China enterprises seek potential in Pakistani dye industry
The 8th Color & Chem Expo, Pakistan's largest exhibition of dyes, chemicals and allied industry, was held at the Lahore International Expo Centre earlier this month. More than 200 local and foreign companies from China, Germany and the UK, etc., participated in the expo.
To explore Pak-China cooperation opportunities in the dyes sector during the two-day event, many Chinese exhibitors brought their new products and technologies. "This exhibition provides us with a platform to show our new technologies and to discuss industry trends with experts from other countries," said the exhibitor of Runhe High-tech Materials, one of the leading enterprises in textile chemicals in China.
"We have reached many cooperative intentions with Pakistani companies. Communication with visitors also gave us new directions for the future research and development of new products." The manager from China Tianyuan Chemical told us that their new products, including high thick block silicone oil, fixing agent and leveling agent, attracted a lot of local visitors due to their stable performance and environmental characteristics.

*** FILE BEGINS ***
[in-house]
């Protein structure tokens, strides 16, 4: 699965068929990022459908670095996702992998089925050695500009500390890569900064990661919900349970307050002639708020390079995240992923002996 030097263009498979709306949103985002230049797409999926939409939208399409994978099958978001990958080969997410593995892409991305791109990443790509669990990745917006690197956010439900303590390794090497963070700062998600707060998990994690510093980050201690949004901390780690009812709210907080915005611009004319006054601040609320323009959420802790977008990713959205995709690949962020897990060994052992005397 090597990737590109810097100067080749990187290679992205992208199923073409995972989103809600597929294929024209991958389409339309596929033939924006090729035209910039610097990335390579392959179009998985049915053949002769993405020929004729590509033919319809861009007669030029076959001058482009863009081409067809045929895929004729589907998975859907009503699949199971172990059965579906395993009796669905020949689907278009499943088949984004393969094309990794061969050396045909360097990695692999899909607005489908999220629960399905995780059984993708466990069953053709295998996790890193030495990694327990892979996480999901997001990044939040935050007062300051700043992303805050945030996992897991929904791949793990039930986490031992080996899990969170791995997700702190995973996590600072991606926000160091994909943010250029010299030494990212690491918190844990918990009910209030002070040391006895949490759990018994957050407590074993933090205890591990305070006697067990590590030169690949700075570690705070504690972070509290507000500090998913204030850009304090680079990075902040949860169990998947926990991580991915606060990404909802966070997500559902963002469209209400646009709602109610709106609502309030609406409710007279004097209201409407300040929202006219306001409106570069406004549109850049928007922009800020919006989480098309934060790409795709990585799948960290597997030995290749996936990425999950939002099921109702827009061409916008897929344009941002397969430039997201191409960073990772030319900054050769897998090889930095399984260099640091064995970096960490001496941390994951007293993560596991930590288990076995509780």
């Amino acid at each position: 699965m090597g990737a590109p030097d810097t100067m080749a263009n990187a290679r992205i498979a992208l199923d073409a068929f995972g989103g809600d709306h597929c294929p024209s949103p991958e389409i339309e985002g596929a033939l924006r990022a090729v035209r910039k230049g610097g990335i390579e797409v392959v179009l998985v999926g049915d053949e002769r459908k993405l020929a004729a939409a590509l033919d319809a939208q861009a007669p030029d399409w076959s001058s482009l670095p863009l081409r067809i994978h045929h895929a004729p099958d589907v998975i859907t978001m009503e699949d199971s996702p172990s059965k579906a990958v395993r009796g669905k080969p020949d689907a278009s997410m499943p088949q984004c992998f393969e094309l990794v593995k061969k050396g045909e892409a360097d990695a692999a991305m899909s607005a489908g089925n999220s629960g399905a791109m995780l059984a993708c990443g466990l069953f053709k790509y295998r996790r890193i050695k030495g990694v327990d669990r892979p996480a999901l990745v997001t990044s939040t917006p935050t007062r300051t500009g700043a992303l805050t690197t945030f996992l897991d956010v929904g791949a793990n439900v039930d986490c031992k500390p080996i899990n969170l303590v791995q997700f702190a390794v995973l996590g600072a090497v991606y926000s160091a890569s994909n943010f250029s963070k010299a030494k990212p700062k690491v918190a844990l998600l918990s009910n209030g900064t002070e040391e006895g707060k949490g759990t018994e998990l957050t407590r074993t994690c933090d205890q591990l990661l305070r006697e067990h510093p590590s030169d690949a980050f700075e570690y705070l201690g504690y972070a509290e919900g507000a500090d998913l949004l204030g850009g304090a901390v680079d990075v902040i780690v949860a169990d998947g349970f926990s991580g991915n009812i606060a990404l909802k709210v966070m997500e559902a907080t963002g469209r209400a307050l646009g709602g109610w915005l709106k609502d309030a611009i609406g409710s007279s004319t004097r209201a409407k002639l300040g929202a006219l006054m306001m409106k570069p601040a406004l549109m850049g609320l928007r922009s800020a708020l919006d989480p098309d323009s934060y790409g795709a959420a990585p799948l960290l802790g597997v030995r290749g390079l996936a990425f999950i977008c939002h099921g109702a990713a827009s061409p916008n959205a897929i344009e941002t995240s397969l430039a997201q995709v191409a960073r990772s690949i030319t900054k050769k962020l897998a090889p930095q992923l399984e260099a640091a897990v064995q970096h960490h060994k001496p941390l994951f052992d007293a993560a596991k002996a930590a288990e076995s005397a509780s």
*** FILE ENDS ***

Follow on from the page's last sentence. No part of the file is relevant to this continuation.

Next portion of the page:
"Pakistan is the fourth largest cotton producer in the world with the third largest textile industry in Asia. The textile industry contributes more than 8% to the GDP in Pakistan, which created a huge demand for dyes," commented an expert of China Dyestuff Industry Association, the international partner of the expo. This year, the association organized more than 30 member enterprises to come and join the event. They were also invited to visit Sapphire Textile Mills, a famous local textile company. "However, dyes and related chemicals in Pakistan still rely largely on import."
"Local production of dyes and chemicals is very important. If Pakistan can establish a good chemical industry and produce the chemicals locally from indigenous resources, our imports will be greatly reduced," said Sheikh Muhammad Nadeem, chairman of Pakistan Chemical Dyes Merchants Association. "China's technology and our employment together can improve the dye industry. We hope that new plants can be settled under CPEC."
Sheikh's viewpoint echoes with a lot of Chinese investors. "Pakistan has become a magnet for investment of Chinese textile and dyeing enterprises," noted a Chinese participant. He told us that apart from selling products and exploring the market, many Chinese companies also came to find local partners and establish new plants.
Consul General of China in Lahore, Zhao Shiren, business community leaders, faculty members and academicians also attended the event.